Use the CanucksArmy Promo Code:
As a generous offer to our readers, our pals at PlayNow are allowing you to make your first handful of sports bets with house money. Go to this PlayNow Sports promo page, register for a PlayNow account and insert the promo code "CANUCKSARMY" (all caps), and PlayNow Sports will give you $25 worth of "freebets."
Then use those freebets to wager on NHL action and get in the game!
Angus: The brutally tough road trip continues this week with stops in Long Island, New Jersey, and St. Louis. The Islanders are one of the most dynamic young teams in hockey and that will be a great game to watch.
Drance: I think we should dub the Islanders/Canucks game the waiver wire grudge match. Clearly with the poaching of Mike Stanton from Chicago, Mike Gillis has stolen Garth Snow’s waiver wire thunder this season. I like to imagine that the Islanders General Manager doesn’t appreciate it.
Angus: The winner of the waiver wire grudge match should get to wear 3 foot tall shoulder pads.
Drance: Kay Whitemore would never allow it!
Angus: Elsewhere the Devils and Canucks are already getting their second matchup of the season out of the way, and it is now Roberto Luongo’s turn to enter Cory Schneider’s domain. Vancouver’s toughest road game of the entire trip comes on Friday in St. Louis. The Blues are big, deep, and talented. They are arguably a better version of the Los Angeles Kings. On the back end, no NHL team can match the combination of size and mobility that St. Louis possesses. Up front, their forwards are tall and heavy (and the ones that aren’t – like Vlad Sobotka – play like they are).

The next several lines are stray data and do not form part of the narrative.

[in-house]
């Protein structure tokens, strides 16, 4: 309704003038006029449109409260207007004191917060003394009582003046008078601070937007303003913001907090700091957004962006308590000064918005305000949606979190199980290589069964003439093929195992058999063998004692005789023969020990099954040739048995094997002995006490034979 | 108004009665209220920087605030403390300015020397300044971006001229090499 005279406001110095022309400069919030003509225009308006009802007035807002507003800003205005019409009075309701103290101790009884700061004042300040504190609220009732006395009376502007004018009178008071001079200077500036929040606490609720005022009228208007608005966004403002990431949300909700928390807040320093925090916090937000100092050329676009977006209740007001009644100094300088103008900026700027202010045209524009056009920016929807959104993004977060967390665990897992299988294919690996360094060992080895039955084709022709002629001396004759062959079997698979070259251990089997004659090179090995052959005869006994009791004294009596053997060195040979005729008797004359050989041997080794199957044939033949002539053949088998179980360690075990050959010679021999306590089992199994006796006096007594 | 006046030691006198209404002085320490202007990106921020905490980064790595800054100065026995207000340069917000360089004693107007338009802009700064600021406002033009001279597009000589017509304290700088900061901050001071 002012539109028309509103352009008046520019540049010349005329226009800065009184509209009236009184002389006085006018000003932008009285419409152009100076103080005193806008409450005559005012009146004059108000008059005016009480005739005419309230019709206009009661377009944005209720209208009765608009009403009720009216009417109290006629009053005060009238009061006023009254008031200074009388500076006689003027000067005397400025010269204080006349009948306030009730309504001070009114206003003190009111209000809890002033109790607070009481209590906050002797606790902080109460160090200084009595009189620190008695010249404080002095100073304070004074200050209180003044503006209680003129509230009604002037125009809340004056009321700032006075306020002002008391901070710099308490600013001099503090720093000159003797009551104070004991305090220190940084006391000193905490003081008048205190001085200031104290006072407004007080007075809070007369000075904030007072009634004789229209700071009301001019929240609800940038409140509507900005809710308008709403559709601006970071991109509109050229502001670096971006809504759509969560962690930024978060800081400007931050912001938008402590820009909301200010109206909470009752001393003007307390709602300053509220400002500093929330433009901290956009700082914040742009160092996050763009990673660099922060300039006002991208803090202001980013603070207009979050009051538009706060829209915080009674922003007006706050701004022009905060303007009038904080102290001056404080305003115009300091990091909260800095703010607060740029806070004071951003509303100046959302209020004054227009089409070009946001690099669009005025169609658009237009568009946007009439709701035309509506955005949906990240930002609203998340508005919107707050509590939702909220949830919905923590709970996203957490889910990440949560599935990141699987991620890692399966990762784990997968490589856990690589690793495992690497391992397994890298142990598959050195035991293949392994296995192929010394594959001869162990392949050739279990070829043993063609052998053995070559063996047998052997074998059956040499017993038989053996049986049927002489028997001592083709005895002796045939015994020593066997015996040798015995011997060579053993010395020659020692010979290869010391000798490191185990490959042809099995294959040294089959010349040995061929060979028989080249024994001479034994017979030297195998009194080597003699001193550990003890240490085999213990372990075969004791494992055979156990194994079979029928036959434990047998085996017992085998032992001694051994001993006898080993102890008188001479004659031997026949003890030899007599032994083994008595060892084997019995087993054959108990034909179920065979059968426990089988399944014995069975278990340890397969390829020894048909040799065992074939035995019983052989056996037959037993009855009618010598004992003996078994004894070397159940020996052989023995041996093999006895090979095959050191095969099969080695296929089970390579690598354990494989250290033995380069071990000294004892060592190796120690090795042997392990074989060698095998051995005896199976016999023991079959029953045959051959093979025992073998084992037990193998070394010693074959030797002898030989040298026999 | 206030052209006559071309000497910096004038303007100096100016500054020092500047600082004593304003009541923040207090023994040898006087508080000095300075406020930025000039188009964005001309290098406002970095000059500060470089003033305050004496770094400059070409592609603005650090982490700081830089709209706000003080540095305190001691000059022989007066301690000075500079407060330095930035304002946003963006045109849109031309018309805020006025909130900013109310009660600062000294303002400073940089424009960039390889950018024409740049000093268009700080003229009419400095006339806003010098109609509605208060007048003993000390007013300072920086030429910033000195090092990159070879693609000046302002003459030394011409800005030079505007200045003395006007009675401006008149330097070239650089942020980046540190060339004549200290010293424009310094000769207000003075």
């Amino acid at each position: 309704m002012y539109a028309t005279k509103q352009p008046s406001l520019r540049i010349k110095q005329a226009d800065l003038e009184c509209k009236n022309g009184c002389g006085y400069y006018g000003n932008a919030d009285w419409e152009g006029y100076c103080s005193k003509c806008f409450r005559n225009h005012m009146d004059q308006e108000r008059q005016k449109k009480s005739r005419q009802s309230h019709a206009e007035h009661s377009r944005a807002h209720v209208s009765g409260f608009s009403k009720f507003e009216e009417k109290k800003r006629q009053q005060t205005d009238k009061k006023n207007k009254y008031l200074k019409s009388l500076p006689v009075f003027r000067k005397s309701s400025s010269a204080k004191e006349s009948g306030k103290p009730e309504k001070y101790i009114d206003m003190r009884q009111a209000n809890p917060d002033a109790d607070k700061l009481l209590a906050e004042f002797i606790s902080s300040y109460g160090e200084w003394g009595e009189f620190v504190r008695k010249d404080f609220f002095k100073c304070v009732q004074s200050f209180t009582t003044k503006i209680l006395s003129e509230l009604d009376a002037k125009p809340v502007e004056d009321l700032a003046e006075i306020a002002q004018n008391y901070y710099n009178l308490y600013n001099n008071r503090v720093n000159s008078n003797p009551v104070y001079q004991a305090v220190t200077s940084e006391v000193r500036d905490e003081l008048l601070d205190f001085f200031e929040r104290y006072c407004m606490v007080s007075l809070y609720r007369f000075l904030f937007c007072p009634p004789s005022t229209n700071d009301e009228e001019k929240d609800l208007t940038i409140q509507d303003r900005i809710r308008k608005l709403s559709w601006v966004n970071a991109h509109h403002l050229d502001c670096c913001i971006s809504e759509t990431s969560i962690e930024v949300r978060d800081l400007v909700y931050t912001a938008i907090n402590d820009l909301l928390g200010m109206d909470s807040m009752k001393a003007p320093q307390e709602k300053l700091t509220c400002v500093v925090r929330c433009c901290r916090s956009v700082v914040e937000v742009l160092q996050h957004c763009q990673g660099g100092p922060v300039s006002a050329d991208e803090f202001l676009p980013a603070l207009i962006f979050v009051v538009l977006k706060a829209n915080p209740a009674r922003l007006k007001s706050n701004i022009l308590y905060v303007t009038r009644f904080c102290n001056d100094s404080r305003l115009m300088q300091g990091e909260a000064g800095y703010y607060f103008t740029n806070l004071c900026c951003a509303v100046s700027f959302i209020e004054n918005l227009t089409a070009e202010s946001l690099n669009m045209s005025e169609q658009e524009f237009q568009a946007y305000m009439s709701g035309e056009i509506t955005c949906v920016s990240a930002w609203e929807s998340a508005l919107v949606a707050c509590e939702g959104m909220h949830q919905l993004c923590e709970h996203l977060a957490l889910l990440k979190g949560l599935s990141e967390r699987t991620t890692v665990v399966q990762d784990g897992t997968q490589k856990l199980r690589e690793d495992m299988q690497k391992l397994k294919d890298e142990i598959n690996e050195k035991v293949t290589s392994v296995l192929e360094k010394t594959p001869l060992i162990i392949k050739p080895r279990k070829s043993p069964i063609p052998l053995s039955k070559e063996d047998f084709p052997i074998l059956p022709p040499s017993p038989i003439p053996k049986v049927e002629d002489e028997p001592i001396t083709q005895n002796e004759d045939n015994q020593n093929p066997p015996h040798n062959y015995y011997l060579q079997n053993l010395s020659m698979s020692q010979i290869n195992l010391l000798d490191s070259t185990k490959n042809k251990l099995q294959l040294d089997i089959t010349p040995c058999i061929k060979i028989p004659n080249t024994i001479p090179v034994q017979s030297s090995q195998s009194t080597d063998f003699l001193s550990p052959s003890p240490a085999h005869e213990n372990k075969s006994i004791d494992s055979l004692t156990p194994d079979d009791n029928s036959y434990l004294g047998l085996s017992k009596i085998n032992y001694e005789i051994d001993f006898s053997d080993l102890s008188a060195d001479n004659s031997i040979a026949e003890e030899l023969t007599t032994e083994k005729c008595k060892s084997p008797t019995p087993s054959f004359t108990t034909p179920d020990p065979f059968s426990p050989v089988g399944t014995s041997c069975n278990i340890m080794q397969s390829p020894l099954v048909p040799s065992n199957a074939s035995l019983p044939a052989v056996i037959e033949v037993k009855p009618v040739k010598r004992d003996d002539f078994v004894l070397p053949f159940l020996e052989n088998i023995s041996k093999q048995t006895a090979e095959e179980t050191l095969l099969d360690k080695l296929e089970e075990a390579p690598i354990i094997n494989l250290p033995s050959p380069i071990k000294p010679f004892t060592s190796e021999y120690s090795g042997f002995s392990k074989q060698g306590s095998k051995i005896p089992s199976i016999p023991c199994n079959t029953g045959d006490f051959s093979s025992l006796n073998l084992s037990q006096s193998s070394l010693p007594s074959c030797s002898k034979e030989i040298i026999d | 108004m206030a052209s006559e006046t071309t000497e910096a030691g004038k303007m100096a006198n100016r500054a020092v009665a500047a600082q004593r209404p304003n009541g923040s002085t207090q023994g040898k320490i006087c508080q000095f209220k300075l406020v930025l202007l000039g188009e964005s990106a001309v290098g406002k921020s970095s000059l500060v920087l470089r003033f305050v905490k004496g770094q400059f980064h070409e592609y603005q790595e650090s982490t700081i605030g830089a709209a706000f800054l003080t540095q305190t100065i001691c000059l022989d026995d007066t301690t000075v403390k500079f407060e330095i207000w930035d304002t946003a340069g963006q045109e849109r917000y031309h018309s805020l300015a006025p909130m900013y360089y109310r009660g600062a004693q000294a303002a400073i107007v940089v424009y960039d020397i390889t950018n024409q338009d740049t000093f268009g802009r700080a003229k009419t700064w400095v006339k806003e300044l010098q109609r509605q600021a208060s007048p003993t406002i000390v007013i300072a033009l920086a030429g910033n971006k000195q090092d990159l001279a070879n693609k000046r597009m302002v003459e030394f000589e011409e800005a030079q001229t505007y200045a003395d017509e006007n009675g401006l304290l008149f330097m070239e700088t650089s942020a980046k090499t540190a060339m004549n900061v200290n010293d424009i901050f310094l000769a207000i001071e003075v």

Drance: Sobotka is such a beast. One of my favorite weird Twitter moments of this season was when the Blues put Sobotka on the fourth line and newly retired center Andy MacDonald bitched about the coaching decision on Twitter. Shortly thereafter, Hitchcock gave Sobotka a spin with the Blues third line and he scored a critical game tying goal. Just hilarious.
Angus: The Blues game also marks the first time that the ghost of Derek Roy faces off against his former club… but does Roy really count as a former Canuck? What a forgettable tenure that was (and it started so promising too). St. Louis is going to be awfully tough for any team in the West to beat in the postseason this year (looking ahead, I know).
Drance: Who is Derek Roy?
Angus: … *throws tomato*
Anyway, The Blues are getting contributions from almost everyone to start this season, save for Chris Stewart (zero goals and two assists in seven games). Their ice time distribution (only two players average over 20 minutes per night – Pietrangelo and Bouwmeester) speaks to their impressive depth at both forward and defense.
If I were a betting man, I’d expect the Canucks to snag four of six points during these final three games. Even though it is the tail end of a long road trip, I have really liked how they have been playing as of late. Their tenacity, structure, and ability to generate pressure for more than 20 minutes per game is a welcomed sight to say the very least. Let’s go with wins over the Islanders and Devils, with a tough loss against the Max Lapierre-less St. Louis Blues.
Drance: I’m with you that the Canucks have been playing better, but I think they’ll finish off the road trip 1-1-1 (with a win over New Jersey, a shootout loss on Long Island and an outright loss in the midwest).